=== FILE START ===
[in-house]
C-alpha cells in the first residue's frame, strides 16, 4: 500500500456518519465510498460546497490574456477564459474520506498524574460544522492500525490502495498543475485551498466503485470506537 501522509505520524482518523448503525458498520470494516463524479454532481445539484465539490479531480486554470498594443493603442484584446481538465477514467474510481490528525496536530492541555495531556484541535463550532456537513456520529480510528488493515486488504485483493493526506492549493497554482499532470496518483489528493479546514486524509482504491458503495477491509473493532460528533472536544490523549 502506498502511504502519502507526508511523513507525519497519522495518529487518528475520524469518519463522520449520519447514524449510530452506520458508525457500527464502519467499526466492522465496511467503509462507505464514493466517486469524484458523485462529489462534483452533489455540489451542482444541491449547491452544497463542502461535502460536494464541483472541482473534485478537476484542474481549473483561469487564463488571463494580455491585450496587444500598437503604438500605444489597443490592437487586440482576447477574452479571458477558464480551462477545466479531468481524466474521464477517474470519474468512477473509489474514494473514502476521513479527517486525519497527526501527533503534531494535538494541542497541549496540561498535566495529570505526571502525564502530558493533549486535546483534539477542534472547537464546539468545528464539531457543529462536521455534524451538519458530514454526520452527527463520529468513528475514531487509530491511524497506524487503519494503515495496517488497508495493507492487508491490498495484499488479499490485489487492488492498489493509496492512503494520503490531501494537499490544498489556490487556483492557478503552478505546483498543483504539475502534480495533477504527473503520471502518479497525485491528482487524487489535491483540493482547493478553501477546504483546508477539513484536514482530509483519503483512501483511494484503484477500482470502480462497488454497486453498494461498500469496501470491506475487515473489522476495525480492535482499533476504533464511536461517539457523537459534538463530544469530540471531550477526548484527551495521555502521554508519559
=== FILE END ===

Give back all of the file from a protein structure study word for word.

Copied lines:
[in-house]
C-alpha cells in the first residue's frame, strides 16, 4: 500500500456518519465510498460546497490574456477564459474520506498524574460544522492500525490502495498543475485551498466503485470506537 501522509505520524482518523448503525458498520470494516463524479454532481445539484465539490479531480486554470498594443493603442484584446481538465477514467474510481490528525496536530492541555495531556484541535463550532456537513456520529480510528488493515486488504485483493493526506492549493497554482499532470496518483489528493479546514486524509482504491458503495477491509473493532460528533472536544490523549 502506498502511504502519502507526508511523513507525519497519522495518529487518528475520524469518519463522520449520519447514524449510530452506520458508525457500527464502519467499526466492522465496511467503509462507505464514493466517486469524484458523485462529489462534483452533489455540489451542482444541491449547491452544497463542502461535502460536494464541483472541482473534485478537476484542474481549473483561469487564463488571463494580455491585450496587444500598437503604438500605444489597443490592437487586440482576447477574452479571458477558464480551462477545466479531468481524466474521464477517474470519474468512477473509489474514494473514502476521513479527517486525519497527526501527533503534531494535538494541542497541549496540561498535566495529570505526571502525564502530558493533549486535546483534539477542534472547537464546539468545528464539531457543529462536521455534524451538519458530514454526520452527527463520529468513528475514531487509530491511524497506524487503519494503515495496517488497508495493507492487508491490498495484499488479499490485489487492488492498489493509496492512503494520503490531501494537499490544498489556490487556483492557478503552478505546483498543483504539475502534480495533477504527473503520471502518479497525485491528482487524487489535491483540493482547493478553501477546504483546508477539513484536514482530509483519503483512501483511494484503484477500482470502480462497488454497486453498494461498500469496501470491506475487515473489522476495525480492535482499533476504533464511536461517539457523537459534538463530544469530540471531550477526548484527551495521555502521554508519559